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Kevin P. Tobia
Yale University
  1.  37
    Cleanliness is Next to Morality, Even for Philosophers.Kevin Patrick Tobia, Gretchen B. Chapman & Stephen Stich - 2013 - Journal of Consciousness Studies 20 (11-12).
    A number of studies have shown that seemingly morally irrelevant factors influence the moral judgments of ordinary people. Some argue that philosophers are experts and are significantly less susceptible to such effects. We tested whether an unconscious cleanliness prime – the smell of Lysol – affects the judgments of both non-philosophers and professional philosophers. Our results suggest that the direction of cleanliness effects depends both on the respondent and whether the question is framed in the second or third person. They (...)
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  2.  48
    Personal Identity, Direction of Change, and Neuroethics.Kevin Patrick Tobia - 2016 - Neuroethics 9 (1):37-43.
    The personal identity relation is of great interest to philosophers, who often consider fictional scenarios to test what features seem to make persons persist through time. But often real examples of neuroscientific interest also provide important tests of personal identity. One such example is the case of Phineas Gage – or at least the story often told about Phineas Gage. Many cite Gage’s story as example of severed personal identity; Phineas underwent such a tremendous change that Gage “survived as a (...)
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  3.  91
    Folk Teleology Drives Persistence Judgments.David Rose, Jonathan Schaffer & Kevin Patrick Tobia - forthcoming - Synthese.
    Two separate research programs have revealed two different factors that feature in our judgments of whether some entity persists. One program—inspired by Knobe—has found that normative considerations affect persistence judgments. For instance, people are more inclined to view a thing as persisting when the changes it undergoes lead to improvements. The other program—inspired by Kelemen—has found that teleological considerations affect persistence judgments. For instance, people are more inclined to view a thing as persisting when it preserves its purpose. Our goal (...)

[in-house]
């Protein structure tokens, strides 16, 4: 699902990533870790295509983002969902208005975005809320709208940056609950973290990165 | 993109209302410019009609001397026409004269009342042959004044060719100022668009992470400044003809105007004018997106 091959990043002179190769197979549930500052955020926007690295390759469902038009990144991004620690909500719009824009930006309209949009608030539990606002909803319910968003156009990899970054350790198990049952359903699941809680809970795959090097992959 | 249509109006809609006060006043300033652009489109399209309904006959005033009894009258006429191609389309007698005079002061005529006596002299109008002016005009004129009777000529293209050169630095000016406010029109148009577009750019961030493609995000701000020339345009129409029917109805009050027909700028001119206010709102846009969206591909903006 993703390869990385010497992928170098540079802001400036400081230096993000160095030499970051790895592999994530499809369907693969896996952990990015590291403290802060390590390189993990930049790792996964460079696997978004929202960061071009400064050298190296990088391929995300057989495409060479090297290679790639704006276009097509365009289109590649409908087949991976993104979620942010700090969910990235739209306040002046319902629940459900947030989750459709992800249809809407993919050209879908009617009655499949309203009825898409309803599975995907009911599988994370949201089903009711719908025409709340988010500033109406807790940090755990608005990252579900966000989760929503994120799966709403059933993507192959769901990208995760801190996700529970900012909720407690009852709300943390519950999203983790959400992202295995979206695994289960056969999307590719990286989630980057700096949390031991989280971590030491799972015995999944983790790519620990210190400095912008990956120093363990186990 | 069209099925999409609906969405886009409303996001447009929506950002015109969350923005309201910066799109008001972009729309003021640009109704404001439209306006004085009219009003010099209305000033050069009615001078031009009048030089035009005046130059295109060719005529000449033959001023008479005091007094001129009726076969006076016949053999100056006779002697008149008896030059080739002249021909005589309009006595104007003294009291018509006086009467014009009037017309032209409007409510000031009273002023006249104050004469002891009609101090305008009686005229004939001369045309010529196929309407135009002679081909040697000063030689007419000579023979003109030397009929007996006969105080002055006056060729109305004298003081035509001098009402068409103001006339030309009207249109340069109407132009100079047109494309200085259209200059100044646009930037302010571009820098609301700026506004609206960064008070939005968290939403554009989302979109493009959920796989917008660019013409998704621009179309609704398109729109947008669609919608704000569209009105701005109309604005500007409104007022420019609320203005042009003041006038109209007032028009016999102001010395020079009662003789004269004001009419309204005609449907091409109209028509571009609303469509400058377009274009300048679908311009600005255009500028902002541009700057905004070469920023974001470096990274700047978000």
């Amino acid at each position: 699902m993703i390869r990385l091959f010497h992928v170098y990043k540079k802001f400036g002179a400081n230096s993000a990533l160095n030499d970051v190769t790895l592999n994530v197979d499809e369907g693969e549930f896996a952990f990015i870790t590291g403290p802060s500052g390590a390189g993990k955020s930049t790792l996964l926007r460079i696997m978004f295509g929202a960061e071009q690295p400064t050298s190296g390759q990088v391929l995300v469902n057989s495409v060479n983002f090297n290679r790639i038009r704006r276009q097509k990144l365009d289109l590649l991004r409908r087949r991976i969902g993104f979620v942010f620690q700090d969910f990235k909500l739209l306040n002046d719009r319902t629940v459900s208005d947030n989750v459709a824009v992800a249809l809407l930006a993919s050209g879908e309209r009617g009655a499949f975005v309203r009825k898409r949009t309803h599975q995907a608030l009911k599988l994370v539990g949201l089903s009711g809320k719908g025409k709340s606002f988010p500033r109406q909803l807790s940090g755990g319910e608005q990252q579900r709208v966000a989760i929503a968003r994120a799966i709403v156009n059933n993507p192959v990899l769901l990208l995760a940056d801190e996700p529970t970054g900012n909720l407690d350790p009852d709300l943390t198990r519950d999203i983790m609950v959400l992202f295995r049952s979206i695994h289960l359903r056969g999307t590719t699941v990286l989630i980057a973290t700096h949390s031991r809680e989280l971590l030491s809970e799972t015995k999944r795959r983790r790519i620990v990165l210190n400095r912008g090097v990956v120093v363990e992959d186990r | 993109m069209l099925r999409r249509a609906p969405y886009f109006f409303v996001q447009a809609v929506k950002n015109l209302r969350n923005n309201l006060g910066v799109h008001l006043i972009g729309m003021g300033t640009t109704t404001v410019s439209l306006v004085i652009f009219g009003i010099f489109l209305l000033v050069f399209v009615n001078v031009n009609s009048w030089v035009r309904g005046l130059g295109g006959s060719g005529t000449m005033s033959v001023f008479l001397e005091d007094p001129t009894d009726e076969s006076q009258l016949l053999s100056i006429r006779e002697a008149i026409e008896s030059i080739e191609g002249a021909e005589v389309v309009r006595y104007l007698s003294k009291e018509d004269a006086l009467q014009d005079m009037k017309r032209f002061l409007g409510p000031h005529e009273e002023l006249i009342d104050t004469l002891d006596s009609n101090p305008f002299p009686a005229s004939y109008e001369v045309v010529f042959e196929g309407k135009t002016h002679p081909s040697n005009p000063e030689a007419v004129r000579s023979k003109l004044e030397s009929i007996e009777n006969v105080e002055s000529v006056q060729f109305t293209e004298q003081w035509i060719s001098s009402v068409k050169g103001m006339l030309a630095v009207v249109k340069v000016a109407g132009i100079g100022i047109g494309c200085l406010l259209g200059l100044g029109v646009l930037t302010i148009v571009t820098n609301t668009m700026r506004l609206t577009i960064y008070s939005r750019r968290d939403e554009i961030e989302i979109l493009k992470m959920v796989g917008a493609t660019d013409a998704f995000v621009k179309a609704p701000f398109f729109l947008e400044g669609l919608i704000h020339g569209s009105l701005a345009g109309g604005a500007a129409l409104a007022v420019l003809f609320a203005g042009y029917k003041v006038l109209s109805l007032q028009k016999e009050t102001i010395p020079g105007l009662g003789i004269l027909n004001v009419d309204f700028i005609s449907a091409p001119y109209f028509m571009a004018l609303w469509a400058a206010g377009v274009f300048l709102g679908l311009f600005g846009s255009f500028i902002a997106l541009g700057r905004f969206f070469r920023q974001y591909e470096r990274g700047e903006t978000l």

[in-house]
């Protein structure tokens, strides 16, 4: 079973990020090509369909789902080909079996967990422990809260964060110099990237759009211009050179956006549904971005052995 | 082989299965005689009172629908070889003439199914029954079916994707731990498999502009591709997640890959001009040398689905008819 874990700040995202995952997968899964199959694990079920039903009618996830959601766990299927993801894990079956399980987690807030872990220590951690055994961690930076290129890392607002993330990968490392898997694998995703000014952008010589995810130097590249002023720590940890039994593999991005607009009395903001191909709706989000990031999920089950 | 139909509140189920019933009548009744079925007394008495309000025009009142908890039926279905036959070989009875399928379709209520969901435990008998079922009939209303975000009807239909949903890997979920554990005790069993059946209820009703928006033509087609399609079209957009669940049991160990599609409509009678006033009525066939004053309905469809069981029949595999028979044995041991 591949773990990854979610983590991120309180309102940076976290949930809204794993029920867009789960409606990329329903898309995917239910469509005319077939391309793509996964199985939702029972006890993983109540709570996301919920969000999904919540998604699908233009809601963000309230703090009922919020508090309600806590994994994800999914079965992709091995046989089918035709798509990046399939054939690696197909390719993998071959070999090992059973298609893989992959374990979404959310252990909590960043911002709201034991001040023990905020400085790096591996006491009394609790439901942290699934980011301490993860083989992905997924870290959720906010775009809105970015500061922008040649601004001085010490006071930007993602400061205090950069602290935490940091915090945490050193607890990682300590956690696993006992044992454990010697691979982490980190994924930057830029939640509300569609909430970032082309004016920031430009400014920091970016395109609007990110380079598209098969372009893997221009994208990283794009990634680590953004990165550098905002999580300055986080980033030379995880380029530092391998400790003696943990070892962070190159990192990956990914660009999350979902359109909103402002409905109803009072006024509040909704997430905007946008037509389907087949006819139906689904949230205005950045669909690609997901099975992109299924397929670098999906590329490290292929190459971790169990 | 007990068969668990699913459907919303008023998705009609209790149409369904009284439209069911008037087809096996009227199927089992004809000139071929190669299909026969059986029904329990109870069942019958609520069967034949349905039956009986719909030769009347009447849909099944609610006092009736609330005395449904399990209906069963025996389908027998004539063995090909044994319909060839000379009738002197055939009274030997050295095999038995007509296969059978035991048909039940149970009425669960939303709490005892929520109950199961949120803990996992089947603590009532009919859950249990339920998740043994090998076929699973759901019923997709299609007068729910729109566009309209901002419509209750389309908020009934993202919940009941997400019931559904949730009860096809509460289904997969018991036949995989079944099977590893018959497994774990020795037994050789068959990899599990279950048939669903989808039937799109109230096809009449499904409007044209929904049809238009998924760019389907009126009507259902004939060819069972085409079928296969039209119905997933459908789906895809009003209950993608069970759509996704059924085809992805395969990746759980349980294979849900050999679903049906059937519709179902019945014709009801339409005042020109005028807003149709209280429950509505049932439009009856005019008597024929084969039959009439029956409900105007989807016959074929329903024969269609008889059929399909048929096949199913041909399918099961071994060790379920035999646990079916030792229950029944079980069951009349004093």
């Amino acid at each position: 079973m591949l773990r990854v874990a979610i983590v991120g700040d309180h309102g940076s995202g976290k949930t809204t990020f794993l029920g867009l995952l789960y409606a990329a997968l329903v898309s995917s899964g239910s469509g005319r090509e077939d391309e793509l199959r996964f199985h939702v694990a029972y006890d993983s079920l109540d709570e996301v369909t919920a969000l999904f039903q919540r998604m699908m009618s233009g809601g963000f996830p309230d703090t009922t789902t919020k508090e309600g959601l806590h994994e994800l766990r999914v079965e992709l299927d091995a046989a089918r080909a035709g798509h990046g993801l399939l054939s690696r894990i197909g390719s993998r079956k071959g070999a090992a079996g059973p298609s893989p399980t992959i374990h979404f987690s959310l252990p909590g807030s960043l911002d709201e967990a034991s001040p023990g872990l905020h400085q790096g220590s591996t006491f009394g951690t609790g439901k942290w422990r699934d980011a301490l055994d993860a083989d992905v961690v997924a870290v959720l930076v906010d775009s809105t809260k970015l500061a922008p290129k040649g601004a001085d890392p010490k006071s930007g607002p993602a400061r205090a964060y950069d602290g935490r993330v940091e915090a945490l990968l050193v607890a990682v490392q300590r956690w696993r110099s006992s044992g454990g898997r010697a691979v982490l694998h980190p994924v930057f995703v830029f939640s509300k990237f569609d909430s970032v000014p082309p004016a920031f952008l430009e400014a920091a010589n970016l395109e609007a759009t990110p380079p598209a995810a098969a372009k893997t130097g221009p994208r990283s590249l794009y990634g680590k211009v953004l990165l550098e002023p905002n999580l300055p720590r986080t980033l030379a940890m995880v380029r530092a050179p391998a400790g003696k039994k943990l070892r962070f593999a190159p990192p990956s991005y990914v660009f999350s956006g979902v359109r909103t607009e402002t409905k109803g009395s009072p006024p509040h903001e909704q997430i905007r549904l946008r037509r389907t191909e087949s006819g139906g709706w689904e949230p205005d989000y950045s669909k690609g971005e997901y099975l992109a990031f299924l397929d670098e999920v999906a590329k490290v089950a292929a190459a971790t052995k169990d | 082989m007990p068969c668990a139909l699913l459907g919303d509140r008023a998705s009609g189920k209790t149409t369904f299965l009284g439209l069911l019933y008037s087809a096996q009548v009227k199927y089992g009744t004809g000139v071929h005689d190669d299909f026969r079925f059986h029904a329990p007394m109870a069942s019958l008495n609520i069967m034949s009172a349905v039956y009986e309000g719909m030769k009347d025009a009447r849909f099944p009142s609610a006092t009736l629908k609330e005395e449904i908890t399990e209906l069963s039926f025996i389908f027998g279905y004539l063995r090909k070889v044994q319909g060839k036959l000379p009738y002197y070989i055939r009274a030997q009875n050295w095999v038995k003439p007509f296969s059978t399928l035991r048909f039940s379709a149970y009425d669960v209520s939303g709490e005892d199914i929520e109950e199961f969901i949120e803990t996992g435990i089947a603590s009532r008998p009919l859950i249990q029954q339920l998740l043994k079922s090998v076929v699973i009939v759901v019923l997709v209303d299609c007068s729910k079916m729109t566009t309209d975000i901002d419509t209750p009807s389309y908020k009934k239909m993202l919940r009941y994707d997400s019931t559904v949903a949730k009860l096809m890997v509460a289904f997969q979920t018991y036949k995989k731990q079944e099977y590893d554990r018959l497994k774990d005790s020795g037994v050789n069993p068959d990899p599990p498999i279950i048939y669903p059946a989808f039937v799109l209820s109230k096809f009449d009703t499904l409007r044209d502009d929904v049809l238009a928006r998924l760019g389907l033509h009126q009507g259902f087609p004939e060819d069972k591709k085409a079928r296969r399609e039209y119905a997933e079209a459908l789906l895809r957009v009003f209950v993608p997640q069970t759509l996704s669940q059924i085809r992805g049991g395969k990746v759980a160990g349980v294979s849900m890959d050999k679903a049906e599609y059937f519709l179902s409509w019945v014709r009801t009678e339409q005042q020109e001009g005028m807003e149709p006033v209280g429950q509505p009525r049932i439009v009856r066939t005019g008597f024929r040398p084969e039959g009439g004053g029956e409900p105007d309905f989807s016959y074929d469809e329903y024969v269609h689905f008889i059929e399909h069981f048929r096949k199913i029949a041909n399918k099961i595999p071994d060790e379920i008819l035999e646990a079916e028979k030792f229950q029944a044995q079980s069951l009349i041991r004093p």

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  4.  26
    Moral Tribes: Emotion, Reason, and the Gap Between Us and Them. [REVIEW]Kevin Patrick Tobia - 2015 - Philosophical Psychology 28 (5):746-750.
    Moral Tribes: Emotion, Reason, and the Gap between Us and Them. . ???aop.label???. doi: 10.1080/09515089.2013.871618.
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  5.  18
    A Defense of Scalar Utilitarianism.Kevin Patrick Tobia - 2017 - American Philosophical Quarterly 54 (3):283-294.
    Scalar Utilitarianism eschews foundational notions of rightness and wrongness in favor of evaluative comparisons of outcomes. I defend Scalar Utilitarianism from two critiques, the first against an argument for the thesis that Utilitarianism's commitments are fundamentally evaluative, and the second that Scalar Utilitarianism does not issue demands or sufficiently guide action. These defenses suggest a variety of more plausible Scalar Utilitarian interpretations, and I argue for a version that best represents a moral theory founded on evaluative notions, and offers better (...)
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  6.  27
    The Effects of Cleanliness and Disgust on Moral Judgment.Kevin Patrick Tobia - 2015 - Philosophical Psychology 28 (4):556-568.
    Recent experimental studies in cognitive science report the influence of “disgust” and “cleanliness” manipulations on moral judgment, yet little attention has been given to interpreting these studies together or developing models of the causal influence of cleanliness and disgust manipulations on moral judgment. I propose considerations for the causal modeling of these effects. The conclusions are not decisive in favor of one theory of disgust and cleanliness, but suggest several distinct causal roles of disgust- and cleanliness-type manipulations. The incorrect views, (...)
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  7.  45
    Wonder and Value.Kevin Patrick Tobia - 2015 - Res Philosophica 92 (4):959-984.
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  8.  20
    Philosophical Method and Intuitions as Assumptions.Kevin Patrick Tobia - 2015 - Metaphilosophy 46 (4-5):575-594.
    Many philosophers claim to employ intuitions in their philosophical arguments. Others contest that no such intuitions are used frequently or at all in philosophy. This article suggests and defends a conception of intuitions as part of the philosophical method: intuitions are special types of philosophical assumptions to which we are invited to assent, often as premises in argument, that may serve an independent function in philosophical argument and that are not formed through a purely inferential process. A series of philosophical (...)
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